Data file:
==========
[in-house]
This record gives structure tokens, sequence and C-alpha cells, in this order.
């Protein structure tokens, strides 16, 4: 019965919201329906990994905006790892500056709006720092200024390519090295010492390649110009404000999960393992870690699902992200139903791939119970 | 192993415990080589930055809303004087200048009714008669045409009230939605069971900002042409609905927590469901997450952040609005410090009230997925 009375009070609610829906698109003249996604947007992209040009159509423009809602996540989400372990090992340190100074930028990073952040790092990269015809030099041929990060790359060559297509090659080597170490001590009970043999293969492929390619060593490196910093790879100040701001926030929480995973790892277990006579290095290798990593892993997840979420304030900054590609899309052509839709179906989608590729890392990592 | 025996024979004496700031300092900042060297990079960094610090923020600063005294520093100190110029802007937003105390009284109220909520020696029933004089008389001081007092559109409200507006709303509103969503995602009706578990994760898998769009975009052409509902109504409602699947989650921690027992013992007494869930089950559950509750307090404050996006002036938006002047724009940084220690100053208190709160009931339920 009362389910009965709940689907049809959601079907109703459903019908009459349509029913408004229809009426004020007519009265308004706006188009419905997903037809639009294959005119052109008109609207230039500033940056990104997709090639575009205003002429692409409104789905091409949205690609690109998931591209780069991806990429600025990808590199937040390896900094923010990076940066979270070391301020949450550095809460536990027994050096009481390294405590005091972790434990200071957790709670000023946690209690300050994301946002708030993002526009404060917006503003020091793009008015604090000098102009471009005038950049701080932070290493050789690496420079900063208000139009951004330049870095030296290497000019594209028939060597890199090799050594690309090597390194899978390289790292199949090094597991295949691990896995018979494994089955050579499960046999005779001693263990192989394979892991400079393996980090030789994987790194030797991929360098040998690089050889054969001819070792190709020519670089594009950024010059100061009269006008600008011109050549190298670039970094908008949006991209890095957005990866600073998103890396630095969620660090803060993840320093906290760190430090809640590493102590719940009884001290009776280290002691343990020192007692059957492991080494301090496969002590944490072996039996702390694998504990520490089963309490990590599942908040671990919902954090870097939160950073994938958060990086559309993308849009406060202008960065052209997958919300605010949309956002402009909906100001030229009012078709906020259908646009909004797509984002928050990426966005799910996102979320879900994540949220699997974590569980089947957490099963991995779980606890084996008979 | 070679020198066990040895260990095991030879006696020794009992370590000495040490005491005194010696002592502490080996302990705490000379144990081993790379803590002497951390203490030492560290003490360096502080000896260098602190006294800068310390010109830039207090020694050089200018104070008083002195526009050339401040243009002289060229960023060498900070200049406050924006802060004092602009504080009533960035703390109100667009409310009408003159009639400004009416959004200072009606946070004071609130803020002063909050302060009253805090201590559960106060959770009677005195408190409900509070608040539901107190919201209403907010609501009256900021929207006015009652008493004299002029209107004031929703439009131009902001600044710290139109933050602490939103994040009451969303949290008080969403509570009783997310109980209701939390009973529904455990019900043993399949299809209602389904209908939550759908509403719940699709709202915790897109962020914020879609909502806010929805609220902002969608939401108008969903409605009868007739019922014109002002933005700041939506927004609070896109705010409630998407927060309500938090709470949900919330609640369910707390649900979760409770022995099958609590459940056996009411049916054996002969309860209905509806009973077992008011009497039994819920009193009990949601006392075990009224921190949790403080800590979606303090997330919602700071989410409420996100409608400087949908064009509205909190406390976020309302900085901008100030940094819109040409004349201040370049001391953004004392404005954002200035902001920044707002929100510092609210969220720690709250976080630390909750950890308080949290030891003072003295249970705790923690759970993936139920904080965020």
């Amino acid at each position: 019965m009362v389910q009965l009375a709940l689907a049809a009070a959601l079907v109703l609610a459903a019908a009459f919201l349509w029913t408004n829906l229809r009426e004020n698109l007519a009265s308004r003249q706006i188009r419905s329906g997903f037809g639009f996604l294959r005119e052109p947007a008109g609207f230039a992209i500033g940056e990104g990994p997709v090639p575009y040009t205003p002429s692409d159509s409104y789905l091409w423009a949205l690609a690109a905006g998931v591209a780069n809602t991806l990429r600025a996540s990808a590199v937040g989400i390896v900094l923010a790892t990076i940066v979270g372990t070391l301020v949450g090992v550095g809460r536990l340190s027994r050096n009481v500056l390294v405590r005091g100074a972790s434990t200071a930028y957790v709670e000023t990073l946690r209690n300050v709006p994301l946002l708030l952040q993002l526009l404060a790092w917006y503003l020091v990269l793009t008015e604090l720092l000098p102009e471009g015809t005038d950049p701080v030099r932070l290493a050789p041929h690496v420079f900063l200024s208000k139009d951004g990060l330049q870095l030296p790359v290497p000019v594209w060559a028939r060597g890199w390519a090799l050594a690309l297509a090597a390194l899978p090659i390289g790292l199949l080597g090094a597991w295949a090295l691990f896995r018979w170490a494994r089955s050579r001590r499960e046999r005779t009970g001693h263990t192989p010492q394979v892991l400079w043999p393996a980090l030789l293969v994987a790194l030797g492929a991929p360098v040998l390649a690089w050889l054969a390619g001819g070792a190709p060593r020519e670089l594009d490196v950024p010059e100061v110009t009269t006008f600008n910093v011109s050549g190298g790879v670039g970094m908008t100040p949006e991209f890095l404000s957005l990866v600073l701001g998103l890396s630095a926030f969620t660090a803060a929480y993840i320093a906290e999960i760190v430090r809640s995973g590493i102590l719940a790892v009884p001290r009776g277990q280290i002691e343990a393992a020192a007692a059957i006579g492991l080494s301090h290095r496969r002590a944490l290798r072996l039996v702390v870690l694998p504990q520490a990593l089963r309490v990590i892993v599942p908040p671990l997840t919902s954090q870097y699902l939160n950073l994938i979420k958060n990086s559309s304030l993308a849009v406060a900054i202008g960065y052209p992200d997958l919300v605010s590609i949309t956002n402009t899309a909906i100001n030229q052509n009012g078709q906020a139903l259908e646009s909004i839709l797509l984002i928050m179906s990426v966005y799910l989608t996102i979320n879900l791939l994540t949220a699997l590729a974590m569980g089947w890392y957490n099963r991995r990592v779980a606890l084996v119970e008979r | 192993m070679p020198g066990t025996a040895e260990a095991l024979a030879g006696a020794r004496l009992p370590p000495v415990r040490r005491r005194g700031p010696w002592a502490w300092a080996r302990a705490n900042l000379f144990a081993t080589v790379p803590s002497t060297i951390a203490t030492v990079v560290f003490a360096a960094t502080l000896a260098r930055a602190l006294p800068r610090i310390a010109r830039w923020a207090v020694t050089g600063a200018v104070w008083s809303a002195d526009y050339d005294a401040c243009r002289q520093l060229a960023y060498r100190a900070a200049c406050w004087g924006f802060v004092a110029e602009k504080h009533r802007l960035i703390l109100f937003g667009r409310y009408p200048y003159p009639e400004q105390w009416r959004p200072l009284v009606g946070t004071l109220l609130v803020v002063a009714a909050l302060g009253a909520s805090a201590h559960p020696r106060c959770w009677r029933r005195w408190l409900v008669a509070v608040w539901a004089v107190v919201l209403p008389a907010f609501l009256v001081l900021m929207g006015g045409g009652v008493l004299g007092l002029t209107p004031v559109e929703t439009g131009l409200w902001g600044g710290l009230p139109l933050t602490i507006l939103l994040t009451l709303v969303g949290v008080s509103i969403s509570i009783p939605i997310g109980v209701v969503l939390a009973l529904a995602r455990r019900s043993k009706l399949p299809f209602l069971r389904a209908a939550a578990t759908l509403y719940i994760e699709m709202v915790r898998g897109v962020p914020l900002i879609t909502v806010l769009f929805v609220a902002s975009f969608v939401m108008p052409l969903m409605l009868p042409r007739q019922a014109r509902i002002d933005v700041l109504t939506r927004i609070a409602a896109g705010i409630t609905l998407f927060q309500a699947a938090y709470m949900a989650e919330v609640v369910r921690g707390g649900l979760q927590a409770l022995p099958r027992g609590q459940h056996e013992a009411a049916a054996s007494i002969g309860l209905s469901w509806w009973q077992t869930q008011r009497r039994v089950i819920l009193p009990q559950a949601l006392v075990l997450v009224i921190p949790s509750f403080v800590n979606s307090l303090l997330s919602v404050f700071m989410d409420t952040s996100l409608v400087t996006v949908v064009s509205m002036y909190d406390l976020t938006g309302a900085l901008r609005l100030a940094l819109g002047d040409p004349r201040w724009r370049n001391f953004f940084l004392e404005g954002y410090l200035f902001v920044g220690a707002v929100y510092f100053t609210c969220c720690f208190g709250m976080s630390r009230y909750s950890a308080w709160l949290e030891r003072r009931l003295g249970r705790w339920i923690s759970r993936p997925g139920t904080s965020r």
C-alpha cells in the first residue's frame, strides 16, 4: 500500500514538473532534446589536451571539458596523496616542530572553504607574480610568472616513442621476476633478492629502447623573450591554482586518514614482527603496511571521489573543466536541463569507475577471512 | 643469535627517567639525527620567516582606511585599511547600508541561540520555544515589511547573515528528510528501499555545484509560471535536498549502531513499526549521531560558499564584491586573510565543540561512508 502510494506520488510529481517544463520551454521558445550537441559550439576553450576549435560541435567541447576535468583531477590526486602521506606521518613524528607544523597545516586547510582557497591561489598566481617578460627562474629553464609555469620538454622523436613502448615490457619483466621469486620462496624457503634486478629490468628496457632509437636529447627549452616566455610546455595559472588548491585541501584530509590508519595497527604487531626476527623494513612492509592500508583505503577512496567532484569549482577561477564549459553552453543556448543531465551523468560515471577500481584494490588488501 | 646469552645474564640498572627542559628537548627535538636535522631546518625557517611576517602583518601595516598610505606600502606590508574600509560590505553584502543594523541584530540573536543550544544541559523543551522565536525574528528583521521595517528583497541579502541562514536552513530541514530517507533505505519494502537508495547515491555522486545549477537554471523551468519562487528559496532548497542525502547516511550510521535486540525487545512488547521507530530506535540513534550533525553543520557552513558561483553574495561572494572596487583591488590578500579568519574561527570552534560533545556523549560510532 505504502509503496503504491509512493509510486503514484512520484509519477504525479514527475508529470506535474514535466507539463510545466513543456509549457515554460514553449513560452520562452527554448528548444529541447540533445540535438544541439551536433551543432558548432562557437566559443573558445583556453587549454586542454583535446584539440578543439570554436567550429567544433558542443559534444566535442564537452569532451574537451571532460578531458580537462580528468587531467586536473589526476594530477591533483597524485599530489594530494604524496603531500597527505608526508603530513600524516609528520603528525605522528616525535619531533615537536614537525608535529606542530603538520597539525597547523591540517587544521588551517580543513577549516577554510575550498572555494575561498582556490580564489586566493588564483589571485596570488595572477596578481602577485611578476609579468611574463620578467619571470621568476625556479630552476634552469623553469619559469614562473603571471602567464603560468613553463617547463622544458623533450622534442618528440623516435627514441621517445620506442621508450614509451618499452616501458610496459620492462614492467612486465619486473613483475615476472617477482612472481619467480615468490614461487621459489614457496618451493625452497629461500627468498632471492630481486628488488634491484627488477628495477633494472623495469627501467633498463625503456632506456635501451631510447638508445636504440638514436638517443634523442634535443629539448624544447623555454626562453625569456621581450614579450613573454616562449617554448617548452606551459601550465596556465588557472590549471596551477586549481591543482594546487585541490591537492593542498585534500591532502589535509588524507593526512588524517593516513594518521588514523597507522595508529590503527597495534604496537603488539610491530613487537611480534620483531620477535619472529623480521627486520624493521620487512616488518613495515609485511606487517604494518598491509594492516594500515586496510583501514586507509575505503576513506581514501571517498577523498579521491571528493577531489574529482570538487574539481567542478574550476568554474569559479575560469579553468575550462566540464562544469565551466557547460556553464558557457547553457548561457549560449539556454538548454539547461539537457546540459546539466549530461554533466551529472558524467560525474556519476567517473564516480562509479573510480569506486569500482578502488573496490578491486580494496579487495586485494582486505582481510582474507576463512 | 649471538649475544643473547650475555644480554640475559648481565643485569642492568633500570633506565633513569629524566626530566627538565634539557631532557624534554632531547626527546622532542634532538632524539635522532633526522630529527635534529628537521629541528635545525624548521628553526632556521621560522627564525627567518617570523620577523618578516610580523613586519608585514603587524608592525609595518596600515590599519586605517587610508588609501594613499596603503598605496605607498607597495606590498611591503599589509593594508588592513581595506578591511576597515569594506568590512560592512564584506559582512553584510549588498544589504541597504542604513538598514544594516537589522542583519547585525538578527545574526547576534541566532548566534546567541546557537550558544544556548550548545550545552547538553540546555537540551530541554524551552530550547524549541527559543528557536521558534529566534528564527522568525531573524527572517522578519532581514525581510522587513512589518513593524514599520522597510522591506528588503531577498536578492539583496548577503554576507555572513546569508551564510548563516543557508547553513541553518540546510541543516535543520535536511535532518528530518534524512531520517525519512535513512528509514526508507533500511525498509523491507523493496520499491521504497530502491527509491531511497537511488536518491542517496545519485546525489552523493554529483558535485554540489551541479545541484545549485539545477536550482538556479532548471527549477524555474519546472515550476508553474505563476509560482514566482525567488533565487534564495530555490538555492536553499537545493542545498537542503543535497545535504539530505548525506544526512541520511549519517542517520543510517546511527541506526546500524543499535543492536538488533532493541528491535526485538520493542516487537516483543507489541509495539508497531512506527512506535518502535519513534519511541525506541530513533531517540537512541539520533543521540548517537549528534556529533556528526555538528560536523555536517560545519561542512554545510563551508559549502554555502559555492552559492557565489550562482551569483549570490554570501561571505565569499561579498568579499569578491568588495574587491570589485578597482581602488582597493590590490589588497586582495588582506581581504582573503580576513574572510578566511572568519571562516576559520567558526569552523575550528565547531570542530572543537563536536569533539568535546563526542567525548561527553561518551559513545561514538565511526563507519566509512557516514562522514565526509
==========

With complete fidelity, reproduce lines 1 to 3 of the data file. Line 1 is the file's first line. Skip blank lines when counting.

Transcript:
[in-house]
This record gives structure tokens, sequence and C-alpha cells, in this order.
């Protein structure tokens, strides 16, 4: 019965919201329906990994905006790892500056709006720092200024390519090295010492390649110009404000999960393992870690699902992200139903791939119970 | 192993415990080589930055809303004087200048009714008669045409009230939605069971900002042409609905927590469901997450952040609005410090009230997925 009375009070609610829906698109003249996604947007992209040009159509423009809602996540989400372990090992340190100074930028990073952040790092990269015809030099041929990060790359060559297509090659080597170490001590009970043999293969492929390619060593490196910093790879100040701001926030929480995973790892277990006579290095290798990593892993997840979420304030900054590609899309052509839709179906989608590729890392990592 | 025996024979004496700031300092900042060297990079960094610090923020600063005294520093100190110029802007937003105390009284109220909520020696029933004089008389001081007092559109409200507006709303509103969503995602009706578990994760898998769009975009052409509902109504409602699947989650921690027992013992007494869930089950559950509750307090404050996006002036938006002047724009940084220690100053208190709160009931339920 009362389910009965709940689907049809959601079907109703459903019908009459349509029913408004229809009426004020007519009265308004706006188009419905997903037809639009294959005119052109008109609207230039500033940056990104997709090639575009205003002429692409409104789905091409949205690609690109998931591209780069991806990429600025990808590199937040390896900094923010990076940066979270070391301020949450550095809460536990027994050096009481390294405590005091972790434990200071957790709670000023946690209690300050994301946002708030993002526009404060917006503003020091793009008015604090000098102009471009005038950049701080932070290493050789690496420079900063208000139009951004330049870095030296290497000019594209028939060597890199090799050594690309090597390194899978390289790292199949090094597991295949691990896995018979494994089955050579499960046999005779001693263990192989394979892991400079393996980090030789994987790194030797991929360098040998690089050889054969001819070792190709020519670089594009950024010059100061009269006008600008011109050549190298670039970094908008949006991209890095957005990866600073998103890396630095969620660090803060993840320093906290760190430090809640590493102590719940009884001290009776280290002691343990020192007692059957492991080494301090496969002590944490072996039996702390694998504990520490089963309490990590599942908040671990919902954090870097939160950073994938958060990086559309993308849009406060202008960065052209997958919300605010949309956002402009909906100001030229009012078709906020259908646009909004797509984002928050990426966005799910996102979320879900994540949220699997974590569980089947957490099963991995779980606890084996008979 | 070679020198066990040895260990095991030879006696020794009992370590000495040490005491005194010696002592502490080996302990705490000379144990081993790379803590002497951390203490030492560290003490360096502080000896260098602190006294800068310390010109830039207090020694050089200018104070008083002195526009050339401040243009002289060229960023060498900070200049406050924006802060004092602009504080009533960035703390109100667009409310009408003159009639400004009416959004200072009606946070004071609130803020002063909050302060009253805090201590559960106060959770009677005195408190409900509070608040539901107190919201209403907010609501009256900021929207006015009652008493004299002029209107004031929703439009131009902001600044710290139109933050602490939103994040009451969303949290008080969403509570009783997310109980209701939390009973529904455990019900043993399949299809209602389904209908939550759908509403719940699709709202915790897109962020914020879609909502806010929805609220902002969608939401108008969903409605009868007739019922014109002002933005700041939506927004609070896109705010409630998407927060309500938090709470949900919330609640369910707390649900979760409770022995099958609590459940056996009411049916054996002969309860209905509806009973077992008011009497039994819920009193009990949601006392075990009224921190949790403080800590979606303090997330919602700071989410409420996100409608400087949908064009509205909190406390976020309302900085901008100030940094819109040409004349201040370049001391953004004392404005954002200035902001920044707002929100510092609210969220720690709250976080630390909750950890308080949290030891003072003295249970705790923690759970993936139920904080965020």